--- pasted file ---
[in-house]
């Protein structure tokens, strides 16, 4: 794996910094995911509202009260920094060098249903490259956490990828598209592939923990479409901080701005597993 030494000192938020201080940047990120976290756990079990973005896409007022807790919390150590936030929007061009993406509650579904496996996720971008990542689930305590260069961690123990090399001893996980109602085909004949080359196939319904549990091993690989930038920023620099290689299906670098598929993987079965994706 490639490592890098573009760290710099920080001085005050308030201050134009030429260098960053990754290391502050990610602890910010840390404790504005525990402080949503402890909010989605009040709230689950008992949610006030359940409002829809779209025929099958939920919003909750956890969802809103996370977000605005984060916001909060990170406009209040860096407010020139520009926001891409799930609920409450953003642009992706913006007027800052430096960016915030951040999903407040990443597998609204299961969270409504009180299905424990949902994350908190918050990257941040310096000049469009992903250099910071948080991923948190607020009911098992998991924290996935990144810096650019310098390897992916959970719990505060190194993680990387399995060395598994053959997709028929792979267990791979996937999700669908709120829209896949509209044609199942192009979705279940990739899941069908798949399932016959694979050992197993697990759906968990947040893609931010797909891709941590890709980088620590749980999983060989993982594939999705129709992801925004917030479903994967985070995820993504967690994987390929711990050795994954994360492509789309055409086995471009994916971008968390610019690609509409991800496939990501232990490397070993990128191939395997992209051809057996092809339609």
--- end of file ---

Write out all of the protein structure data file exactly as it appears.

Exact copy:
[in-house]
């Protein structure tokens, strides 16, 4: 794996910094995911509202009260920094060098249903490259956490990828598209592939923990479409901080701005597993 030494000192938020201080940047990120976290756990079990973005896409007022807790919390150590936030929007061009993406509650579904496996996720971008990542689930305590260069961690123990090399001893996980109602085909004949080359196939319904549990091993690989930038920023620099290689299906670098598929993987079965994706 490639490592890098573009760290710099920080001085005050308030201050134009030429260098960053990754290391502050990610602890910010840390404790504005525990402080949503402890909010989605009040709230689950008992949610006030359940409002829809779209025929099958939920919003909750956890969802809103996370977000605005984060916001909060990170406009209040860096407010020139520009926001891409799930609920409450953003642009992706913006007027800052430096960016915030951040999903407040990443597998609204299961969270409504009180299905424990949902994350908190918050990257941040310096000049469009992903250099910071948080991923948190607020009911098992998991924290996935990144810096650019310098390897992916959970719990505060190194993680990387399995060395598994053959997709028929792979267990791979996937999700669908709120829209896949509209044609199942192009979705279940990739899941069908798949399932016959694979050992197993697990759906968990947040893609931010797909891709941590890709980088620590749980999983060989993982594939999705129709992801925004917030479903994967985070995820993504967690994987390929711990050795994954994360492509789309055409086995471009994916971008968390610019690609509409991800496939990501232990490397070993990128191939395997992209051809057996092809339609």